If you work in a manufacturing, processing, or logistic industry, chances are Six Sigma is a common conversation topic. Since its creation in the late 1980s, employers have used the methodology to improve their business process extensively. By definition, a Sigma is a statistical term that measures the number of defects per million opportunities. Whether referring to a product being assembled, data entry, or other processes, each Sigma calculates how many final products will be faulty.
What are the Baseline Sigmas?
In industry, there are Two, Three, Four, Five, and Six Sigma. Two Sigma, being the first level of Sigma has a defect-free calculation of 93.32%. Whereas, Six Sigma, the industry leader, had a defect-free calculation of 99.99966%. While both sigmas have a production success of over 90%, their difference can be seen on a mass scale. For example, when producing 1,000,000 products, Two Sigma will have approximately 933,200 that are detected. In other terms, that’s over 2,500 a day, and over 100 per hour. When “time is money”, you need the absolute best for error prevention.
While Six Sigma has the least chance of production error, achieving it is not as simple as some would assume. Individuals and employers devote years of their lives to learning, understanding, and implementing the methodology into their practices. Yet, success is only success if it can be measured correctly. If you’re an organization that has recently begun using Six Sigma in practice, you must calculate your Baseline Sigma.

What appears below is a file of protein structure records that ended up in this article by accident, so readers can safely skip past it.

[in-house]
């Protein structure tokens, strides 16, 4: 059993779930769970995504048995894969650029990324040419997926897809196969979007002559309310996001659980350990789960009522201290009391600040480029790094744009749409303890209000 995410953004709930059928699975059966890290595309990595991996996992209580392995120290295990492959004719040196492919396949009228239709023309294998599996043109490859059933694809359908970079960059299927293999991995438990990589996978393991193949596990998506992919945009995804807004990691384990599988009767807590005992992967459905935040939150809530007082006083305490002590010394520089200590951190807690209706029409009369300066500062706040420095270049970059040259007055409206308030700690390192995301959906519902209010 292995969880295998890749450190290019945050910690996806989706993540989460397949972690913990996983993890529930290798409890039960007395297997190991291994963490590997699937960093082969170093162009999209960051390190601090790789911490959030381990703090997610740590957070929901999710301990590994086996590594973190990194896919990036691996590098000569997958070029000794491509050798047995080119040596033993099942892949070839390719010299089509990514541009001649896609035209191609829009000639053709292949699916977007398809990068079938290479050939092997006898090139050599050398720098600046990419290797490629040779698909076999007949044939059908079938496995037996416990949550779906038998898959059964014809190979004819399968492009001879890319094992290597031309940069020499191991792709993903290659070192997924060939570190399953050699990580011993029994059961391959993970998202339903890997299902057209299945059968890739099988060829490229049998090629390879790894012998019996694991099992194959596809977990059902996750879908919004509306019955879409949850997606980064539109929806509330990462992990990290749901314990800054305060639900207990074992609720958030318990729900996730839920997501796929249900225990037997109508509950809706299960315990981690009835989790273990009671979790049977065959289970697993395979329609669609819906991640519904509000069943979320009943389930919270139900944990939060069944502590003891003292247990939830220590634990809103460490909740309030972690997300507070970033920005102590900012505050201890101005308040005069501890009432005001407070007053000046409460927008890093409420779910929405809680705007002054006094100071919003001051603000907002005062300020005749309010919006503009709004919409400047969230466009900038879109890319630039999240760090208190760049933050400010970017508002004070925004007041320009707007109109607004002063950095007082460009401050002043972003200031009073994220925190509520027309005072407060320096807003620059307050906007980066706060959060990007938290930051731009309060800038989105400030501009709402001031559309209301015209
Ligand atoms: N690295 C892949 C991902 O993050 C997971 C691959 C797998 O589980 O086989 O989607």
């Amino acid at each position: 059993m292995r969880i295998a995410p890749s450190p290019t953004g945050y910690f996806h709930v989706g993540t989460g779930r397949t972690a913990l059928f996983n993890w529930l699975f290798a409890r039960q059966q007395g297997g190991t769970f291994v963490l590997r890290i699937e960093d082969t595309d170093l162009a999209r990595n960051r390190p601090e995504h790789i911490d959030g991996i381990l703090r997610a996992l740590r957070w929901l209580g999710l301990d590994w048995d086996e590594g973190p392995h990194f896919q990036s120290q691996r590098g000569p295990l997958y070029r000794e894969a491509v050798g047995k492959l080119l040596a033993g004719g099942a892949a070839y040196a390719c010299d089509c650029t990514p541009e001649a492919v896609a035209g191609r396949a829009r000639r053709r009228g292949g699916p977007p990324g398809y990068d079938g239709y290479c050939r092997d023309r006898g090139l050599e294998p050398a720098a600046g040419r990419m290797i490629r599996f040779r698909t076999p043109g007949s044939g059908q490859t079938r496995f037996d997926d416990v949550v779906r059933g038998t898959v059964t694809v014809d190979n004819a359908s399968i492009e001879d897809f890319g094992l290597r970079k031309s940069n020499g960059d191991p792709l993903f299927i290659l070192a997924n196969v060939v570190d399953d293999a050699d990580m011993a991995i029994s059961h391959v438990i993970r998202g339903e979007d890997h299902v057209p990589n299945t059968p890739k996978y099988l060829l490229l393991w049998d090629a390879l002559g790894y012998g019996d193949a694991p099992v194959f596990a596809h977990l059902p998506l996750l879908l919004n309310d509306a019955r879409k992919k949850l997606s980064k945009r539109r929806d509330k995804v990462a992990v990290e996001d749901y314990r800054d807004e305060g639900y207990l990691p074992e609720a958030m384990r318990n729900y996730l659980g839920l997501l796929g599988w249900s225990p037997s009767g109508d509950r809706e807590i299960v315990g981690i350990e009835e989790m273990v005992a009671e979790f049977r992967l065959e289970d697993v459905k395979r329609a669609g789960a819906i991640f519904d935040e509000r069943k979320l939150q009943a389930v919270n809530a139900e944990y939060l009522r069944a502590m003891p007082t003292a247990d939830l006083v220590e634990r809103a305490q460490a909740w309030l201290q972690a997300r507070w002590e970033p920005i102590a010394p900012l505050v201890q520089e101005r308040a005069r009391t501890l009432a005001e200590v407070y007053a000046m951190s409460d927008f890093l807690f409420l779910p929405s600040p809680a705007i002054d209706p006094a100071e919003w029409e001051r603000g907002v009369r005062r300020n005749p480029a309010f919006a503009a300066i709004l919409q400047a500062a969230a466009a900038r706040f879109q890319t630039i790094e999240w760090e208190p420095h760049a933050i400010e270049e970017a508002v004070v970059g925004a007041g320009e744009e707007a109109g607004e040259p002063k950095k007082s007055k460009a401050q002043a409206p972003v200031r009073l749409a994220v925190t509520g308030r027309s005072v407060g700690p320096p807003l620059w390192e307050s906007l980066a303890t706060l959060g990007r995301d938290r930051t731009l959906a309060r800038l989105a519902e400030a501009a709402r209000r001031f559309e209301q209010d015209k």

How Do You Calculate Your Baseline Sigma?
Of course, the easiest and most straightforward way to measure your Baseline Sigma is to calculate the Defect Per Million Opportunity, DPMO. Because Six Sigma focuses on achieving 3.4 errors per million products, this should be your goal. Before you begin to measure your Baseline Sigma, you must first collect three sets of data. First, the number of products you produce. Second, the number of production errors per product. Third, the total number of production errors.
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Following your data collection, you then divide the total number of production errors by your total number of products produced. Next, you multiply your answer by the number of opportunities for production error per product. This can be things such every product which begins and completes the production process. Finally, you multiply your end calculation by one million to give you your DMPO. After calculating your DMPO, you can use a data analysis tool to convert your number into a Sigma level. Tools, such as Excel spreadsheets are ideal for data analytics.
Once you have your Sigma level of quality, you have a few options. Either, decide if you wish to improve your Sigma or find ways to maintain its current standing. Some business processes may be running efficiently without the need for changes. However, most all processes have room for growth and improvement. The first step to improving your process Sigma level is to begin training your employees on the Six Sigma methodology. Whether you wish to require employee certification depends on your individual needs.